Quantcast
Connect with us

Women are making Trump ‘melt down’ — or turn tail and run: columnist

Published

on

President Donald Trump doesn’t like being challenged by any media figures, even if they are conservative white males like Fox News’ Chris Wallace or The Bulwark’s Bill Kristol. But female reporters, in particular, seem to rattle Trump, as journalist Jack Shafer argues in an op-ed published in Politico this week.

Shafer describes a pattern, explaining, “It starts with a reporter, usually a female reporter, asking President Donald Trump hard, tenacious questions at a news conference. Trump’s jaw seizes up, rattled and dumbfounded by the questions that he can’t or won’t answer. He abruptly ends the presser by saying, ‘Thank you very much’ and stalking out of the room.”

ADVERTISEMENT

Shafer cites some specific examples and notes that Trump abruptly ended press conferences after being asked tough questions by Paula Reid or Weijia Jiang of CBS News or Kaitlan Collins of CNN. And Shafer also notes how Trump reacted when Playboy’s Brian Karem asked him some questions he didn’t like: Trump became angry with Karem, but he “toughed it out” and stayed instead of “yanking the ejection lever.”

“Trump’s problems with female reporters have become a defining quality of his presidency,” Shafer observes. “NBC News’ Katy Tur says Trump turned her into a ‘target’ during the campaign, and he feuded with Megyn Kelly while she was at Fox. In late March, when PBS ‘NewsHour’ reporter Yamiche Alcindor pursued Trump with legitimate questions about COVID-19, he cut her off, ridiculed her, and said, ‘Don’t be threatening. Be nice.’”

Back in May, Trump complained to the New York Post that Jiang and Reid weren’t more like the stay-at-home mom the late Donna Reed portrayed on her 1950s/1960s sitcom “The Donna Reed Show.” The ironic part: in real life, Reed was a liberal Democrat and an activist for progressive causes.

Male reporters like CNN’s Jim Acosta and NBC’s Peter Alexander, according to Shafer, have received “thumpings” from Trump. But they don’t traumatize him in the way that female reporters do.

“Male reporters who contest his views make him mad,” Shafer writes, “but female reporters who do the same make him melt down.”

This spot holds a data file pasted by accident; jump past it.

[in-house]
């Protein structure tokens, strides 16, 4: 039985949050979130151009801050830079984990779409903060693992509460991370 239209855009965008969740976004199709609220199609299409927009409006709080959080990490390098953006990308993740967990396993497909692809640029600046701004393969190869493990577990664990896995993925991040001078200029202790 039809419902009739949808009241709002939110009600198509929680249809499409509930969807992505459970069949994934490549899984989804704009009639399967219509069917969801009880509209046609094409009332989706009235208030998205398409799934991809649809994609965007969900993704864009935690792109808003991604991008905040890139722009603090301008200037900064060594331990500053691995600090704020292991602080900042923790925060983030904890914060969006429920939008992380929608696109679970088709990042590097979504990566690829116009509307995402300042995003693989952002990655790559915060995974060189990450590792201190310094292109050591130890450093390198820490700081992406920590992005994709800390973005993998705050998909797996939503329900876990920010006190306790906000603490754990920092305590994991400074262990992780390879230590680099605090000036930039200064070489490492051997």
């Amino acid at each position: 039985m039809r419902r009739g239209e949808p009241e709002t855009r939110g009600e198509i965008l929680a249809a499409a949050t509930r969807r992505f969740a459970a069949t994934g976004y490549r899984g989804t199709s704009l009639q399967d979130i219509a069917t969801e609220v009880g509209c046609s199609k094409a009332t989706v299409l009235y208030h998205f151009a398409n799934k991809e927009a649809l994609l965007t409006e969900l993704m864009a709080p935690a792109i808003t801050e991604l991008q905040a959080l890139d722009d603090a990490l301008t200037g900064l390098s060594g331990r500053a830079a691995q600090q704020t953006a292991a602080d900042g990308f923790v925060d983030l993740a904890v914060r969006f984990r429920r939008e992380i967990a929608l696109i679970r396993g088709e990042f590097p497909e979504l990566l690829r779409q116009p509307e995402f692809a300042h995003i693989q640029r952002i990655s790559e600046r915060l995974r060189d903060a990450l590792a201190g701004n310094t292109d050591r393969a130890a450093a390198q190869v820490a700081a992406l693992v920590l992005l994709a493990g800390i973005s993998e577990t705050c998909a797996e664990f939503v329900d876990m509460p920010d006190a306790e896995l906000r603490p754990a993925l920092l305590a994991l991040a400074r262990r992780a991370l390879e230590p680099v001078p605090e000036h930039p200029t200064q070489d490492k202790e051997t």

ADVERTISEMENT


Report typos and corrections to: [email protected].
READ COMMENTS - JOIN THE DISCUSSION
Continue Reading

2020 Election

Kayleigh McEnany gets busted during her press briefing after falsely claiming Amy Coney Barrett is a Rhodes scholar

Published

on

White House Press Secretary Kayleigh McEnany has incorrectly described Judge Amy Coney Barrett, President Donald Trump's third nominee for the U.S. Supreme Court, as a "Rhodes scholar." But reporters corrected McEnany during a press conference on Thursday, letting her know that although Barrett graduated from Rhodes College in Memphis, she isn't a Rhodes scholar.

The reporter told McEnany, "You said that Judge Barrett is a Rhodes scholar. I'm not sure that that's true" — and McEnany, looking at her notes, responded, "That's what I have written here."

Another reporter at the press conference chimed in, "She attended Rhodes College." And McEnany acknowledged her mistake, saying, "Attended Rhodes College. So, my bad."

Continue Reading

2020 Election

Trump’s attempt to checkmate Biden on his son’s sobriety made him look woefully out of touch: columnist

Published

on

During the Tuesday debate, President Donald Trump attacked Vice President Joe Biden's son Hunter for being a recovering drug addict. A profound column by The Atlantic's Adam Serwer explained that not only was it cruel, but it makes Trump woefully out of touch with Americans and says more about his relationship with his children than anything.

"The moments after your first child is born are humbling and overwhelming, the emotional equivalent of staring directly into the sun," wrote Serwer. "You realize that you are suddenly responsible for a human life that you helped create, a sliver of two souls smuggled into another body, a person you will love and protect desperately for the rest of your life."

Continue Reading
 

2020 Election

Right-wing Facebook pages are spreading a fake Kamala Harris quote — that actually came from Trump

Published

on

Several right-wing Facebook pages have been spreading a quote that supposedly comes from Democratic vice presidential nominee Kamala Harris, but which actually came from President Donald Trump.

According to FactCheck.org, the Facebook pages have been pairing Harris's image with a quote that reads, "Take the guns first, go through due process second -- I like taking the guns early."

In fact, the quote came from Trump after the mass shooting that left 17 people dead at a high school in Parkland, Florida in 2018.

Continue Reading
 
 
Democracy is in peril. Invest in progressive news. Join Raw Story Investigates for $1. Go ad-free. LEARN MORE